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(Hemp News)The U.S. Department of Justice has abandoned its appeal of a ruling that said federal prosecutors are breaking the law when they go after medical marijuana dispensaries who are in compliance with state law.
U.S. District Judge Charles Breyer issued the ruling last October, when he said that enforcing an injunction against a state-legal dispensary would violate a spending rider prohibiting the Justice Department from spending funds to interfere with state laws allowing medicinal use of cannabis, reports Jacob Sullum at Reason.
Breyer’s ruling is left in force by the ruling in the Marin Alliance for Medical Marijuana (MAMM) casea, without establishing a circuit-wide precedent. The DOJ’s request to abandon the appeal probably came about because it feared the 9th Circuit would agree with Breyer’s reading of the Rohrabacher-Farr Amendment, which says the DOJ may not used funds to “prevent” states from “implementing” their medical marijuana laws.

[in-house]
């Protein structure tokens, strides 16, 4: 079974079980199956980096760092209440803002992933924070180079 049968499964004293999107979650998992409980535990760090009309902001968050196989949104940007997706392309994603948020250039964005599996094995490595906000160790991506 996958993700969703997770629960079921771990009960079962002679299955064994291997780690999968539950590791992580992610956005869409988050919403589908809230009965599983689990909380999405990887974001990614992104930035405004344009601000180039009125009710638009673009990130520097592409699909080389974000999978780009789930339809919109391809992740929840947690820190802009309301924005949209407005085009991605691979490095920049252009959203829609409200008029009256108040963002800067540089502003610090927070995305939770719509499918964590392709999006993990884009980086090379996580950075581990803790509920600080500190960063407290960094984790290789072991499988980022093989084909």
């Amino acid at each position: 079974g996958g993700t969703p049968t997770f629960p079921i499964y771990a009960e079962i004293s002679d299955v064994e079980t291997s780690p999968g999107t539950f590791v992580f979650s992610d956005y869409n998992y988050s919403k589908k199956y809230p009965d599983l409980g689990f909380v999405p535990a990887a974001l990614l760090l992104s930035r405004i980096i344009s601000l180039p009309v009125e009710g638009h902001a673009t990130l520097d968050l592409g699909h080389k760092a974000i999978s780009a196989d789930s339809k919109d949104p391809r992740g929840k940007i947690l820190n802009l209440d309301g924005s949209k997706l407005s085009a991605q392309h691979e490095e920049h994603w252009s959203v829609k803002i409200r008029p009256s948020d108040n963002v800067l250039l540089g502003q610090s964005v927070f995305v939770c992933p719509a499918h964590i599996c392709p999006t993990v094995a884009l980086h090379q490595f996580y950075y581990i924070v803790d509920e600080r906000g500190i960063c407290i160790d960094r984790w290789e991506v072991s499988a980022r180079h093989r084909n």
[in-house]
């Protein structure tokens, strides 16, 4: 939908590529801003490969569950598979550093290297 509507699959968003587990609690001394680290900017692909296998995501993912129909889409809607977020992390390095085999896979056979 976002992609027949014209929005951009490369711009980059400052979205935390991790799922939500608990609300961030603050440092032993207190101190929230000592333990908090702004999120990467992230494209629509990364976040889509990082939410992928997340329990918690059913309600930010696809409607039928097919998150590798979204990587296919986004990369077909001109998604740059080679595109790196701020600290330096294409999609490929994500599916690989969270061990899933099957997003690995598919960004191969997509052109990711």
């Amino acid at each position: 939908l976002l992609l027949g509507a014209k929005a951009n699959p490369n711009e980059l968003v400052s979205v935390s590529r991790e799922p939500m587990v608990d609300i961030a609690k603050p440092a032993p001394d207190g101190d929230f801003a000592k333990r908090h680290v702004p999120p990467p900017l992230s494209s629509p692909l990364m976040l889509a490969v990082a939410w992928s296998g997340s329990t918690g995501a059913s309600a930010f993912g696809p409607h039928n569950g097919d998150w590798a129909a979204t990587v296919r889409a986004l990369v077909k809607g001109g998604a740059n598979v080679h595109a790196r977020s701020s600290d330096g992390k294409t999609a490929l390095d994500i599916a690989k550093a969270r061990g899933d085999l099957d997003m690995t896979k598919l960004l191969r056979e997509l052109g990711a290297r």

The DOJ argued that prosecuting dispensaries, seizing their property, and shutting them down does not prevent implementation of laws which allow them. Judge Breyer rightly ruled that interpretation “defies language and logic.”
(Hemp News)U.S. Representative Earl Blumenauer of Oregon on Thursday applauded the Senate Committee on Appropriations for passing the Department of Veterans Affairs (VA) Medical Marijuana Amendment for the second consecutive year.
This amendment, offered by Senators Jeff Merkley (D-OR) and Steve Daines (R-MT), would allow VA physicians to provide recommendations regarding the participation of a veteran in a state medical marijuana program.